Violet and Benny rushed to the door. Jessie and Henry followed behind them. They watched as Aunt Jane and Grandfather got out of the car.

“She has just one suitcase,” Jessie said. “I guess she really is staying only two days.”

Aunt Jane hugged all four children. Then she stepped back and said, “Let me look at you. Yes, you are all growing taller.”

Aunt Jane hugged everyone again. They all went into the living room and Henry and Jessie served milk, tea, and pie. After a cup of tea, Aunt Jane said, “About that surprise I promised.” Her eyes twinkled.

“Is it here?” Benny asked.

“Yes,” Aunt Jane smiled and patted her purse. “In a way, you might say the surprise is here. On the other hand, you might say it’s in San Francisco.”

“What is it?” Benny asked.

“Can you guess?” Aunt Jane asked. “Your grandfather says you are very good detectives.”

“We are,” Violet said, “but we can’t guess how a surprise you brought us could be here and in San Francisco at the same time.”

“What is it?” Benny asked eagerly again. “We’ve been waiting all week.”

“You’ve been very patient,” Aunt Jane said. She smiled and opened her purse. “Now, children, here is the special surprise.”

Aunt Jane pulled out a brown envelope.

“I don’t think there is anything good to eat in that envelope,” Benny said.

Aunt Jane smiled at her youngest nephew and said, “You will like this surprise, Benny. And it includes good things to eat.”

“I can’t guess,” Benny said. “It’s a small envelope.”

Aunt Jane opened the envelope and showed them five brightly colored tickets. “These are train tickets. How would you children like to take a train trip with me to San Francisco?”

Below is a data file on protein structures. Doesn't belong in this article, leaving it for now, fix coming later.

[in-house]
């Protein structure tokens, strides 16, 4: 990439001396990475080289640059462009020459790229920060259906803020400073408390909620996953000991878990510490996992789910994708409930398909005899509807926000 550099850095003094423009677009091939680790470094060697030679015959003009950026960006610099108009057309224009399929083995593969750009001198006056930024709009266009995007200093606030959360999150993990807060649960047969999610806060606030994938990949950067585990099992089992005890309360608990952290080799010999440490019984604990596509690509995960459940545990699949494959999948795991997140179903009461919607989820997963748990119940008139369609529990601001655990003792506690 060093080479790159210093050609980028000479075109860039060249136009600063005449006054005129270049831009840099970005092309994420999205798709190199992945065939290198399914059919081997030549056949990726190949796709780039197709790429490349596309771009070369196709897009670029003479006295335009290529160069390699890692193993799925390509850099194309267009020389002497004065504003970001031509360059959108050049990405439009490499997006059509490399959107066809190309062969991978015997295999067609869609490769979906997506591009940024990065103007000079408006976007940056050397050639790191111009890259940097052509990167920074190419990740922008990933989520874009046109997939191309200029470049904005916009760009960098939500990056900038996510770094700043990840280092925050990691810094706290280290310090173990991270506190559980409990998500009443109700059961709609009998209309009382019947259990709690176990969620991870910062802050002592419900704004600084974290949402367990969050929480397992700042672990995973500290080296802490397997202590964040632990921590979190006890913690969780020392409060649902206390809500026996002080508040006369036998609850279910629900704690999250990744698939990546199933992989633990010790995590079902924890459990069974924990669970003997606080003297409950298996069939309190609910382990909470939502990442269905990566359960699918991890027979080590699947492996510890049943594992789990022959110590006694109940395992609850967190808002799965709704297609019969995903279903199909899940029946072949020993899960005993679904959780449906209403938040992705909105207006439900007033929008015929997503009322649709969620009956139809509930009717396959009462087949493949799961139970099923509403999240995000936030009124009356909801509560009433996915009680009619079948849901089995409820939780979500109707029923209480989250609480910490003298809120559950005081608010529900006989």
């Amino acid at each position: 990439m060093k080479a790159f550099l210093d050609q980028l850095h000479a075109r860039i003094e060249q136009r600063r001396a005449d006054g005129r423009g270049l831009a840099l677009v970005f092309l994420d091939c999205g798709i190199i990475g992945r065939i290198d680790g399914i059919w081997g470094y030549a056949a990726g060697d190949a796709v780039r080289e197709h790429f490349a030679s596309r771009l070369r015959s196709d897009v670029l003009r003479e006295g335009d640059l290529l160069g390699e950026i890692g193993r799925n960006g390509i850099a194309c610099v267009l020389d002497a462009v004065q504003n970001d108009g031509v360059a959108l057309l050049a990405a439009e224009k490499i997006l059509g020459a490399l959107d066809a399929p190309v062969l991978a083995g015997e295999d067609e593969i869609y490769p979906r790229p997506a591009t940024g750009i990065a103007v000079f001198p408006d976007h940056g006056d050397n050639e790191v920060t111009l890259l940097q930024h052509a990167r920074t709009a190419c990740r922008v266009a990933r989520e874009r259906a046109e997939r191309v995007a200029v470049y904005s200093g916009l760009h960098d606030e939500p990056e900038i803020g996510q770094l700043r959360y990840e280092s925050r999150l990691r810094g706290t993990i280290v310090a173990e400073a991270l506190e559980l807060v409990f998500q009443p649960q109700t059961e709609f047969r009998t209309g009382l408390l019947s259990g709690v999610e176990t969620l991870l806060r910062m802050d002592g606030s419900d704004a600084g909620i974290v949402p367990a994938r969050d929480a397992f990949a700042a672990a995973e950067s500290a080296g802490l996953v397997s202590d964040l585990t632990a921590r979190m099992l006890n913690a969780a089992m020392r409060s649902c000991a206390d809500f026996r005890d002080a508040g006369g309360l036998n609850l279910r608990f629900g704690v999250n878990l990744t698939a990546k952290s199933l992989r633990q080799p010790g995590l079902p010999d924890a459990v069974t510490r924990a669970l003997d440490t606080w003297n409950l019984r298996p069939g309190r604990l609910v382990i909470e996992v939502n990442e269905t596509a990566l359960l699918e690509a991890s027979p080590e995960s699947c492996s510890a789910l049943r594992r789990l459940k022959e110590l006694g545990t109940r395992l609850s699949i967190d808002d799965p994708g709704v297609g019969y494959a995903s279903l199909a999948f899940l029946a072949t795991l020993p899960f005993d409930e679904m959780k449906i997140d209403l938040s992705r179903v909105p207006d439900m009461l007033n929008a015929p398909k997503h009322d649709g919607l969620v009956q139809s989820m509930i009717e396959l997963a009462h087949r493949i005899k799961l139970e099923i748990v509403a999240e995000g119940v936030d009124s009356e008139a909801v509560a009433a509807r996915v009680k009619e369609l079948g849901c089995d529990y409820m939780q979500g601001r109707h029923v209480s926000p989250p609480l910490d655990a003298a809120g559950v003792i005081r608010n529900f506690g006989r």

“Ooh,” the children said at the same time. Then they all began to ask questions at once.

“Are we going all the way to California on a train?” Jessie asked.


“Will we sleep in one of those little rooms?” Violet asked.

“Jessie and Violet will share a compartment and Henry and Benny will share another one. Your compartments are called double slumbercoaches. Each slumbercoach has two seats which change into beds at night. I’ll sleep in a roomette. It has a nice easy chair for reading and one bed at night.”

“Will we
be able to sleep in one of those little rooms?” Violet asked.

“Yes, you’ll fit just fine. And those little rooms are called compartments. They are quite comfortable,” Aunt Jane explained. “You’ll have your own toilet and sink in your room. There are showers right down the hall.”

“I’ve always wanted to see how they made those little beds,” Henry said.

“The beds are bigger than you think,” Aunt Jane said.

“Two beds in those small compartments.” Henry shook his head. “I don’t know how they do it.”

“The beds come down from the walls,” Aunt Jane said.

“Where will we eat?” Benny asked.

“In the dining car. It’s a restaurant with a cook and good food,” Aunt Jane said. “And there’s a club car which has a snack bar, too. You’ll find plenty of good things to eat.”

“Do I get the top bunk?” Benny asked.

“You can take turns.” Then Aunt Jane added, “I know you used to live in a boxcar. That’s why I was surprised when your grandfather mentioned the last time I was here that you’d never been on a train trip.”

“That’s right,” Henry said. “We lived all those months in a train that never moved.”

“Well, these trains move.” Aunt Jane laughed.

“It is a wonderful present,” Jessie said. “How long will the trip take?”

“We’ll cross the whole country in just three days and nights. We’re going to go all the way to the Pacific Ocean. That’s about three thousand miles. Then you’ll visit with Uncle Andy and me for a few days in San Francisco and you can fly home.”